By Geri Silk
When asked on a dare to write a six-word story, the novelist Ernest Hemingway quipped, “Baby shoes for sale. Never Used.”
That was just one of the provocative prompts served up at a Creative Writing workshop by Ellen Schmidt at the Unitarian Fellowship of Morristown on March 19.
Entitled The Writing Room–Connecting Creatively with Yourself and Others, the seminar attracted 22 participants to hear Ellen, back by popular demand for the third year. She specializes in bringing out the best in beginners while inspiring seasoned writers to even higher levels of written communication.
She offered six exercises during the five -hour workshop. The prompts–or inspirations for writings–ranged from fantasy situations, (If I were to do this, what would be the consequences?) to six-word stories.
After every written exercise, participants read their writings out loud to everyone in the writers’ circle.
When the theme “kitchen table” was introduced, writers wove revelations about their lives and ancestors from favorite foods and cherished family memories and rituals.
Ellen Schmidt is no ordinary writing coach–she is a powerful listener who offers uncannily specific and supportive comments after every writer reads. Ellen, who comes from Ithaca, NY, and occasionally teaches students at Cornell, calls her work “Writing through the Rough Spots.”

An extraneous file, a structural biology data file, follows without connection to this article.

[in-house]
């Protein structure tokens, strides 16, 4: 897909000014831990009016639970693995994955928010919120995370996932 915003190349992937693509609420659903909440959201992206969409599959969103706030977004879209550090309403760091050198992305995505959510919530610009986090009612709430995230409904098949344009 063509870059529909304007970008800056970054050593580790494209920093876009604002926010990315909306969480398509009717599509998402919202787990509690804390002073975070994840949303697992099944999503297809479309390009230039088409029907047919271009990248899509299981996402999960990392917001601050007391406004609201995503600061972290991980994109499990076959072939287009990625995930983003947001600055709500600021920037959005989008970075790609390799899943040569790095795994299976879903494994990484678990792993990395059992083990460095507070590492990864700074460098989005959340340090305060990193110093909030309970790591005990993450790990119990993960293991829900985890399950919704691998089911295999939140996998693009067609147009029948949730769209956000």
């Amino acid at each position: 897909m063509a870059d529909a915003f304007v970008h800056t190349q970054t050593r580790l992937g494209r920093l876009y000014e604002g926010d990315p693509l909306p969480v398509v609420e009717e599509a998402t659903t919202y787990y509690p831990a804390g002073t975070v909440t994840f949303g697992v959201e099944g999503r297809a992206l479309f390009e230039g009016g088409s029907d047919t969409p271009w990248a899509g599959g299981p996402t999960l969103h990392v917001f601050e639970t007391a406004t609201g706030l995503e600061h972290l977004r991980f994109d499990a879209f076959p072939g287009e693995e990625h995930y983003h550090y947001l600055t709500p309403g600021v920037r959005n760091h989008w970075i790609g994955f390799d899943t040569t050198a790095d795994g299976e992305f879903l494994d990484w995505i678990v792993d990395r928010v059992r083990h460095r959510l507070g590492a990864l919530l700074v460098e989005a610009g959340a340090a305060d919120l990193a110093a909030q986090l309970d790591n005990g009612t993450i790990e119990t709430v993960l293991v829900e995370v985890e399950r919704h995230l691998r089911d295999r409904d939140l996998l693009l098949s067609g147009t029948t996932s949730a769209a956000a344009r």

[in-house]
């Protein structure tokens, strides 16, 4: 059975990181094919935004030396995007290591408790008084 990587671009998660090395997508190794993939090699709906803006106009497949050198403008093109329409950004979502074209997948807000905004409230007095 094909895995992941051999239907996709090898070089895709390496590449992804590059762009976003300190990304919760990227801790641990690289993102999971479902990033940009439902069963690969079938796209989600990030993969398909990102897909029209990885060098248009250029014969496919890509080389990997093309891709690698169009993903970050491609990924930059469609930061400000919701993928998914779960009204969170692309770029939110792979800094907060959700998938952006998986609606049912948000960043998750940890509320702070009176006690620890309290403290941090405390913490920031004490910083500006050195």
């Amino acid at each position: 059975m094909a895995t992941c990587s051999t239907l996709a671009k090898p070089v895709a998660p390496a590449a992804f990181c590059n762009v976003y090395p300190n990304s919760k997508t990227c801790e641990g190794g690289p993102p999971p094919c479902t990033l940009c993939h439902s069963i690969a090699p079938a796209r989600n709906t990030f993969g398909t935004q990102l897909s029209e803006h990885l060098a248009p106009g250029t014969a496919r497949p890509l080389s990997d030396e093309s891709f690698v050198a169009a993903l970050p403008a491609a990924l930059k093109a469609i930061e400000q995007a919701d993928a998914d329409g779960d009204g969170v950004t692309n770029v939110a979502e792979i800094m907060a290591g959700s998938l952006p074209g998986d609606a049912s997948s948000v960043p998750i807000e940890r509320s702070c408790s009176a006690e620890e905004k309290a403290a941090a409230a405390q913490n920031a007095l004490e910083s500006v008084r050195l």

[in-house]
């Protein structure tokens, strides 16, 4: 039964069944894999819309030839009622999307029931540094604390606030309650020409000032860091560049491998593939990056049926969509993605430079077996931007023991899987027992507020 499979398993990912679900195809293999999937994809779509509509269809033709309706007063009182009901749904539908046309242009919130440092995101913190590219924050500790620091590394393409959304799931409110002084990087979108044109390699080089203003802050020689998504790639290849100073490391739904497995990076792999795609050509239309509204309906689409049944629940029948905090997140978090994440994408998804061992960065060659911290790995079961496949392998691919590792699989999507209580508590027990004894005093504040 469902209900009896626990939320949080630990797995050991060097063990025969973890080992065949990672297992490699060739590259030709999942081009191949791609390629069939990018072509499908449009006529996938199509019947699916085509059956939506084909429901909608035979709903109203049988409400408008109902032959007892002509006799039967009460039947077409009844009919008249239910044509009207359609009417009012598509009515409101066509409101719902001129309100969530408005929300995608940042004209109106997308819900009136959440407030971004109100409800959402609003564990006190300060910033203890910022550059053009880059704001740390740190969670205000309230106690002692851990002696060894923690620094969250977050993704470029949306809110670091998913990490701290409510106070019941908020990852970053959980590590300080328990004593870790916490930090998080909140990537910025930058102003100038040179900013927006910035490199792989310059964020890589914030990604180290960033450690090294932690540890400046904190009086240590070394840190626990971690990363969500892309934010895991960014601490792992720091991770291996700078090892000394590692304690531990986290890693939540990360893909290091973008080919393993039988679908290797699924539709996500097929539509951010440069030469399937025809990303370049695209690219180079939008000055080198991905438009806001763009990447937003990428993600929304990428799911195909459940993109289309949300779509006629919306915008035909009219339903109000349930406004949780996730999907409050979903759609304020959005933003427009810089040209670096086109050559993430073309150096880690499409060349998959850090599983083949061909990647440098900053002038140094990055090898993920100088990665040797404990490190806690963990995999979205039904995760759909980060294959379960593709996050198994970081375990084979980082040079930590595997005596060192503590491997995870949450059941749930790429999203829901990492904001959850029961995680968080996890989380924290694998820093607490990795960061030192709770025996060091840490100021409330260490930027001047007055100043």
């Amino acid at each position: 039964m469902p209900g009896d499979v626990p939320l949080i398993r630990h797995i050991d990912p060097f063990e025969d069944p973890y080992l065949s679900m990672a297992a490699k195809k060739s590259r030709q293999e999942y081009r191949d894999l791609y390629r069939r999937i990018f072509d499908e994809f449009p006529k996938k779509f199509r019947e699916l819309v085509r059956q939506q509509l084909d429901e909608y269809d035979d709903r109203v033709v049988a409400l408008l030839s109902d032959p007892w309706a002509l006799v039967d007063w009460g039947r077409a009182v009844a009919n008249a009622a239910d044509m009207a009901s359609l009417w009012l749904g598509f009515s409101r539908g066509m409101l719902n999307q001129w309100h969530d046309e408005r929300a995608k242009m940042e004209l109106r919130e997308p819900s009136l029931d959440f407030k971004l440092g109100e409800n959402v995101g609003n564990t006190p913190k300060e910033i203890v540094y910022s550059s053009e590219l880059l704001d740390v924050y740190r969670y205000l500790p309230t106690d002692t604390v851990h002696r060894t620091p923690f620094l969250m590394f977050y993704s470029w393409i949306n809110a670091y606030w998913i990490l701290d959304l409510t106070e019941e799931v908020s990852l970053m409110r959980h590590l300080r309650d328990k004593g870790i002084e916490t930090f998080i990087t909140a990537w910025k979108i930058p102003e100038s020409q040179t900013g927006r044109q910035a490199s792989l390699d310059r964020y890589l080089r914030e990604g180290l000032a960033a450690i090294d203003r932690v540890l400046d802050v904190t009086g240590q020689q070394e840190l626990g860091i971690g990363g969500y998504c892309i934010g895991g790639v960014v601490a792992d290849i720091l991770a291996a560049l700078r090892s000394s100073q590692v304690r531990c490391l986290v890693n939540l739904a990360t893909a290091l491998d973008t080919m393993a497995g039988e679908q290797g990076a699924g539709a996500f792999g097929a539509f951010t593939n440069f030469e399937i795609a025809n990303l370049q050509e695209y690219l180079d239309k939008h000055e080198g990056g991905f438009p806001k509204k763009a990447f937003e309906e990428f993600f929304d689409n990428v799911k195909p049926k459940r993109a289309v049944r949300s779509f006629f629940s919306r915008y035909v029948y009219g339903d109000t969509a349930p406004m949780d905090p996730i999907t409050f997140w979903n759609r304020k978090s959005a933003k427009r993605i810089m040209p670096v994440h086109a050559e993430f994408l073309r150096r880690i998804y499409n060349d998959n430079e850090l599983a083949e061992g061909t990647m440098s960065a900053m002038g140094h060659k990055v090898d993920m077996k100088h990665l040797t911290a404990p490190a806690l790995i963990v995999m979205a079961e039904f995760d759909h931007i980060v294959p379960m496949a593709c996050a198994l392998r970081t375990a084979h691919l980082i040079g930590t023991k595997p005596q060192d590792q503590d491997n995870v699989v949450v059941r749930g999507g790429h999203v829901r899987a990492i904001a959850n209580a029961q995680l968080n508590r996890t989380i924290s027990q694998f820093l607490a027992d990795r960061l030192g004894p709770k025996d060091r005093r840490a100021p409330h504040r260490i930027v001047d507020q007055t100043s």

Although she teaches “therapeutic writing,” she is clear that she isn’t a therapist. She is a remarkably gifted alchemist, who has become interested in the “midwifery of writing.”
“The narrative of others intrigue me,” she said. “We know so little of others until we hear the stories in their lives.”
From this celebration of the written word, burgeoning writers learn humanely empathic skills, and stretch their muscles of creativity and observation. They also came away with notebooks full of ideas for further writing explorations.
For more information see: www.writingroomworkshops.com
Geri Silk of Morris Plains is a creative artist who likes to write poems that sometimes rhyme, but not all the time